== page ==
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					Extensions to Mendel: Complexities in Relating
            Genotype to Phenotype
              Outline of extensions to
                Mendel’s analysis
• Single-gene inheritance
   – In which pairs of alleles show deviations from complete dominance and
   – In which different forms of the gene are not limited to two alleles
   – Where one gene may determine more than one trait

• Multifactorial inheritance in which the phenotype
  arises from the interaction of one or more genes
  with the environment, chance, and each other
  Dominance is not always complete
• Crosses between true-breeding strains can
  produce hybrids with phenotypes different
  from both parents
  – Incomplete dominance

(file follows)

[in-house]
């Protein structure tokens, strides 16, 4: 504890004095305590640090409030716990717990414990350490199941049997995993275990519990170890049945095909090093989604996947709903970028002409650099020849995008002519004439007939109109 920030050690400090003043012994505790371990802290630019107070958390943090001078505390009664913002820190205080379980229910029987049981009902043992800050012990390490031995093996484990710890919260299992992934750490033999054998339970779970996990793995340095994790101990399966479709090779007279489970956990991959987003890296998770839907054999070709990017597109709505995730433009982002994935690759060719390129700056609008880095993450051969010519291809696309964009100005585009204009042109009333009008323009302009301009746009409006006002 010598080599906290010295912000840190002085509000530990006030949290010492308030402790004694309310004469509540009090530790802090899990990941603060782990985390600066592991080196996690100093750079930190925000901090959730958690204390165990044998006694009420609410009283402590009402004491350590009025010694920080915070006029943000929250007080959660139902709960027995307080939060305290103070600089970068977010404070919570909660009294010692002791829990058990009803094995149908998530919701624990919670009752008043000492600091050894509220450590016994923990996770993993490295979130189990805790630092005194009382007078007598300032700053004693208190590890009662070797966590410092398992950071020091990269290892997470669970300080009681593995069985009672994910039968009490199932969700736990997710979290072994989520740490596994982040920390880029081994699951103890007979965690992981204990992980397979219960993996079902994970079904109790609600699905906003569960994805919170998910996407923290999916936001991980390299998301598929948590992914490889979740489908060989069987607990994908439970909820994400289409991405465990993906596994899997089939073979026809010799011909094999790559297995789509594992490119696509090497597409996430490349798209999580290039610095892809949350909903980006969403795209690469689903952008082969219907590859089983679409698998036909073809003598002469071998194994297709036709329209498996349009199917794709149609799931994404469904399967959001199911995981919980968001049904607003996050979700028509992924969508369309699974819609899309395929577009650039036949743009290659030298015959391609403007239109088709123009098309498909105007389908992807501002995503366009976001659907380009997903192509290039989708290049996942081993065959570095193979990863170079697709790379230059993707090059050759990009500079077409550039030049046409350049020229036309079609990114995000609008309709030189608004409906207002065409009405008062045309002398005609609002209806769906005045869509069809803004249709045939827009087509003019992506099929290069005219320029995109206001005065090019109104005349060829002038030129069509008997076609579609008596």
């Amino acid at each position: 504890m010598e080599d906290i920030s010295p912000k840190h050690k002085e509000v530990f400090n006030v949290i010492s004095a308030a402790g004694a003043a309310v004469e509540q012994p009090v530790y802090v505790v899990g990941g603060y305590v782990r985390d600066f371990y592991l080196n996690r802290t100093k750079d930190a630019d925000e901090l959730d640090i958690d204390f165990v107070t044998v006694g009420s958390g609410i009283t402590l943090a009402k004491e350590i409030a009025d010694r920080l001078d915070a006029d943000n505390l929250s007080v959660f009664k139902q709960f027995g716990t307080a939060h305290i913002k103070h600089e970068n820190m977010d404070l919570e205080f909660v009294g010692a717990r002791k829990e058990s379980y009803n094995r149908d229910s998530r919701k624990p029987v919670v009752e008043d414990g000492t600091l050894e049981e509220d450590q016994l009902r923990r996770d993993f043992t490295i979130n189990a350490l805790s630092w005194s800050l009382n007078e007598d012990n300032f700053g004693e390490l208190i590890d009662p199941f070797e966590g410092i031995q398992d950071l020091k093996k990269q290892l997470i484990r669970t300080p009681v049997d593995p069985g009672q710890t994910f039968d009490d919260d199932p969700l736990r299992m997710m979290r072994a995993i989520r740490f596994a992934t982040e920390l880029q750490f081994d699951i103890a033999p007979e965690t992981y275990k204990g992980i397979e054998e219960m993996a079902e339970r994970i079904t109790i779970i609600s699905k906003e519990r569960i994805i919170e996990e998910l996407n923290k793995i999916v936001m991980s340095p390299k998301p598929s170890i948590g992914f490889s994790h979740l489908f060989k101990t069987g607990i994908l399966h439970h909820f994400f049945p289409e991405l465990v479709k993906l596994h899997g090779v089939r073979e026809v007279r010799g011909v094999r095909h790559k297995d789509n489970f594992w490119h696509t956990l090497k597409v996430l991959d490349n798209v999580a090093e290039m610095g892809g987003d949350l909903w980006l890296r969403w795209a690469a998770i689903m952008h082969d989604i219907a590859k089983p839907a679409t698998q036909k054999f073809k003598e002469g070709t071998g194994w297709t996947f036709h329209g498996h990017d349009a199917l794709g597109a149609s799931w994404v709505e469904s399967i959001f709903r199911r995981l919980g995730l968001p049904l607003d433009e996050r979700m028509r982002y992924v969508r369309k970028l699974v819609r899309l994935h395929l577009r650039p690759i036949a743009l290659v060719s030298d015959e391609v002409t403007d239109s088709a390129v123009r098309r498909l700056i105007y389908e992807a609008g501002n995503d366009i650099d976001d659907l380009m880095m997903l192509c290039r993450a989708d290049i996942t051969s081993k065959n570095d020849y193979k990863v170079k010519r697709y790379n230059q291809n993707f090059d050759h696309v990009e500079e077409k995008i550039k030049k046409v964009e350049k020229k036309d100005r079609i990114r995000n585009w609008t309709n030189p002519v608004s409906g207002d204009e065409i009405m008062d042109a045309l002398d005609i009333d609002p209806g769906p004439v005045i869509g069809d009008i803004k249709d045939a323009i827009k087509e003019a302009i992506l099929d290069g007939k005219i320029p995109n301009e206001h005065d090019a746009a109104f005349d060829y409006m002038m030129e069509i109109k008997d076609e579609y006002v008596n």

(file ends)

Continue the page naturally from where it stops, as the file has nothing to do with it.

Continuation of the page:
• F1 hybrids that differ from both parents express an intermediate
       phenotype. Neither allele is dominant or recessive to the other
     • Phenotypic ratios are same as genotypic ratios
  – Codominance
     • F1hybrids express phenotype of both parents equally
     • Phenotypic ratios are same as genotypic ratios
Three Different Forms of Dominance
Incomplete Dominance for Flower Color in Snapdragon
Codominance of Spotted and Dotted Coat Pattern Alleles
Codominance of IA and IB Blood Group Alleles
   There Are Often More Than Two Alleles of a Gene

The ABO blood group system is determined by one gene with three alleles.
   There Are Often More Than Two Alleles of a Gene

Note that the ABO blood system shows both complete dominance and codominance.
Multiple Alleles Can be Grouped in a Dominance Series

        Dominance series for lentil bean coat color.
 Do variations on dominance relations
 negate Mendel’s law of segregation?
• Dominance relations affect only the
  relationship between genotype and
• Alleles still segregate randomly and unite
• Gene products control expression of
• Interpretation of phenotype/genotype
  relationship can be complex

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